The diplomacy screen from Depths of Peril makes it's return.
The game also has lose conditions, it mostly boils down to not being allies with the winning side when a sector is taken over, or somehow managing to make everyone hate you. The most interesting though is economic loss, which will cost you a sector if you loose the guild too much money. Most of that money is lost by getting killed (Clones are expensive!) so there's a larger incentive than normal to avoid dying. Fortunately, if you do achieve(?) a losing condition, you are given a grace period of about 10 minuets to fix things. So if a race took over the sector when you were just one or two reputation points away from becoming allies with them, you've still got a chance to fix that and make it a win.

While the game uses a similar engine to Soldak's previous works. The graphics actually look a bit better this time. ships recognizably look like ships, planets like planets, and the background includes plenty of distant galaxies and nebulae  to keep things interesting. It's still not a visually impressive game, but but it's a step forward at least.

The game's music is also decent, it's energetic and helps to set the tone of fighting out in space, and helps keep the game from getting too quiet. It's also seems a little larger than in previous Soldak games, with each race having their own music theme. Sound meanwhile is pretty effective, everything sounds like you'd expect, with plenty of explosions and buzzing sounds for lasers, along with a simple engine sound for ships in flight. One major improvement over previous games is some new warning sounds to let you know when you've lost shields or are running low on health, add in the usual sounds for notices and successful or failed quests. Overall, the game does a good job of getting your attention and making sure you don't miss anything important.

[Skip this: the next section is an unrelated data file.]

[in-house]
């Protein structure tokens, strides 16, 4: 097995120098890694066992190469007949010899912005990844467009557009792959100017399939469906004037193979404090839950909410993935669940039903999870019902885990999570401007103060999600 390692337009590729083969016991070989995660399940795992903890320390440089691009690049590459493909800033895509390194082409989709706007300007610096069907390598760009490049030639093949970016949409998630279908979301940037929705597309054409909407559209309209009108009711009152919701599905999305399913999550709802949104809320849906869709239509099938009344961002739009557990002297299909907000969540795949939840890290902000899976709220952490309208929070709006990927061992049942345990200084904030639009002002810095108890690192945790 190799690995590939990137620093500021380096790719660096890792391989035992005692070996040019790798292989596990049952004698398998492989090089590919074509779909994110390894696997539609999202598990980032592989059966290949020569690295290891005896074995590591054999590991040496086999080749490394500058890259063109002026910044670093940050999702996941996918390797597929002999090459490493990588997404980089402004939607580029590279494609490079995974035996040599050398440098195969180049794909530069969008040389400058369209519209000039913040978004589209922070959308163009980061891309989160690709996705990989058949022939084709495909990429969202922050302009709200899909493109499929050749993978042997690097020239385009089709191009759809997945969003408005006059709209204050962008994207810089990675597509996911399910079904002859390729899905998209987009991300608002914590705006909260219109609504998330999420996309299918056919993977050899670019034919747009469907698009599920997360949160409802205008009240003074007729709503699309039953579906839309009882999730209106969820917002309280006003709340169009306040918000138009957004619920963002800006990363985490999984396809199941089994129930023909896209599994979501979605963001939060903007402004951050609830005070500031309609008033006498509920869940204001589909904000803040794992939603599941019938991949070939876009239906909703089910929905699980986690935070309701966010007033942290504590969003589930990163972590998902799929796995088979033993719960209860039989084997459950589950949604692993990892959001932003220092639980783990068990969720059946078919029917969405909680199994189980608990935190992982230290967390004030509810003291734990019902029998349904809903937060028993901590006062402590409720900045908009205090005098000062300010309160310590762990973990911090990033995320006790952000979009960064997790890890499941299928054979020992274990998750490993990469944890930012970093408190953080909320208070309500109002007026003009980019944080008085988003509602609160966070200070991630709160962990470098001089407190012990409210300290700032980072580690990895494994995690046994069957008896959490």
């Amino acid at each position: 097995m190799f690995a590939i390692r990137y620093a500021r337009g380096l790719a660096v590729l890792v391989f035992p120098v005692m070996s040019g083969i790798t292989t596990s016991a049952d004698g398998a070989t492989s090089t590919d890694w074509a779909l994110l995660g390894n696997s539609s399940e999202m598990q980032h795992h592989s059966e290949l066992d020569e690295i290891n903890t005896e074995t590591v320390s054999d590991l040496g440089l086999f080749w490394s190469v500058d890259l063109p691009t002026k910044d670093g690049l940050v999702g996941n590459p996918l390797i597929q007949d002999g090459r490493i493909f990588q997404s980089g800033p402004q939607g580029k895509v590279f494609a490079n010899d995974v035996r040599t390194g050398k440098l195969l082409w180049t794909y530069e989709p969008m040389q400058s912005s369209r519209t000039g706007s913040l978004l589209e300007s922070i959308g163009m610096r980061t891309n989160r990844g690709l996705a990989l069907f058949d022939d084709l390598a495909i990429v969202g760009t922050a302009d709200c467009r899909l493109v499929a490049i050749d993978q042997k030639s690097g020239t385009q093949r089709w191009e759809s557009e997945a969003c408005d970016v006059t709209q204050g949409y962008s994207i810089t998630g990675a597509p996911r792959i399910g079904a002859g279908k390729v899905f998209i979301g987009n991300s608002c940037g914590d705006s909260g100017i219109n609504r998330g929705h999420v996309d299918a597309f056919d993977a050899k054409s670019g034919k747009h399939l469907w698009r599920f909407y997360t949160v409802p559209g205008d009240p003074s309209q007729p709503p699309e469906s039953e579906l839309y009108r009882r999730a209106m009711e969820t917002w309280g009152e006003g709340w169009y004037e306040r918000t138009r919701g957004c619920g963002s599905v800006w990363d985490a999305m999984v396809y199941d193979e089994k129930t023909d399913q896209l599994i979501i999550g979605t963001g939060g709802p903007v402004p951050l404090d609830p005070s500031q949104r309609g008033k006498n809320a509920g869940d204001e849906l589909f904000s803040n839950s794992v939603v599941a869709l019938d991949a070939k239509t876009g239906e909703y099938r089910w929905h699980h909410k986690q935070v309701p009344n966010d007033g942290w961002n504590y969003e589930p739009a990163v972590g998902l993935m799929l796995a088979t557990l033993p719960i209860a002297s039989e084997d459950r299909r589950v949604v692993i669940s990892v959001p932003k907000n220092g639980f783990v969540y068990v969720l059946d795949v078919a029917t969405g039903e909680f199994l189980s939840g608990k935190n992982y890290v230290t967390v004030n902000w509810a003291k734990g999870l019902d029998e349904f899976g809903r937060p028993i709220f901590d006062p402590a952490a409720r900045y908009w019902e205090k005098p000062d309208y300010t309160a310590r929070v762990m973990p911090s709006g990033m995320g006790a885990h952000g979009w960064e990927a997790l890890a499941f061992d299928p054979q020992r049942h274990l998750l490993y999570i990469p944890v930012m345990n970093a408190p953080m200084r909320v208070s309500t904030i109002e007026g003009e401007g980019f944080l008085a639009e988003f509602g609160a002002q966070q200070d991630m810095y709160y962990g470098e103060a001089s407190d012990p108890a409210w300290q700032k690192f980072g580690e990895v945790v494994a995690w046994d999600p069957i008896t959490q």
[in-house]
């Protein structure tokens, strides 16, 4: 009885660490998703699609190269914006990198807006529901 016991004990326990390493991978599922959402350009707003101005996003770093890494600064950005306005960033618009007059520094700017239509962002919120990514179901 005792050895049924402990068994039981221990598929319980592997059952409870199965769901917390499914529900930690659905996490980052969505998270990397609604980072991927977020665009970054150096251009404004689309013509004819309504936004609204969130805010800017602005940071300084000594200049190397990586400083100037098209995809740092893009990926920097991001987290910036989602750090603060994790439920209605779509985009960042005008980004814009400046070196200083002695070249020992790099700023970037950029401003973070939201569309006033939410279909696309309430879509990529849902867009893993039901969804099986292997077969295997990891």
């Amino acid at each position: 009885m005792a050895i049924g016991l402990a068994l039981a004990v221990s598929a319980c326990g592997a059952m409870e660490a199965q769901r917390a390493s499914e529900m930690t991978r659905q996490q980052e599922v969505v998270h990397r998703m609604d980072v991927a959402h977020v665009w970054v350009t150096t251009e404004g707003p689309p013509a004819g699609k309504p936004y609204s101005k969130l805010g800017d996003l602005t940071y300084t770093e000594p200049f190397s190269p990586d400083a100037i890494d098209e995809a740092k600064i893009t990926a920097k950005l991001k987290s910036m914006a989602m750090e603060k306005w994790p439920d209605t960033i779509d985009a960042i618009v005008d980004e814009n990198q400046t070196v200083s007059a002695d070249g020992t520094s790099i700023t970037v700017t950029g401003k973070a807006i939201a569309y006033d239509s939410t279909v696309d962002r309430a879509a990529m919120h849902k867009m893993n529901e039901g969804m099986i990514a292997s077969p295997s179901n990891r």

Races like the hive here, populate each sector of space.
Oveall, this is a big, complex game, and to be honest that's a bit of a problem. There's a lot of information to track to the point of being a bit too much in places. the win and lose conditions I detailed above are complex enough that there's separate win and lose condition screens you can check to see how your doing. Your ship actually has three health bars: Shield, armor and hull. and they don't all use the same healing items. On top of that you have an energy bar, and even the most basic of attacks uses up some energy, add in a harsh galaxy where too many deaths will trigger an economic loss and you've got a game that can be somewhat hard to get into.

However, if you can come to grips with how the game works and get past those rough early stages, you've got what's easily Soldak's best game as of this writing. A highly replayable action RPG, set in a living, changing galaxy that's radically different from anything else on the market. Worth a look if you already played and liked Depths of Peril or Din's Curse. Though if you're new to Soldak's games I might suggest starting with one of those first, as they're a bit easier to get into while still showing off some unique ideas.

Drox Operative was developed and published by Soldak Entertainment. It is available on Steam, GoG, Desura and Gamersgate. It's homepage, which includes a demo and direct purchase option is available here.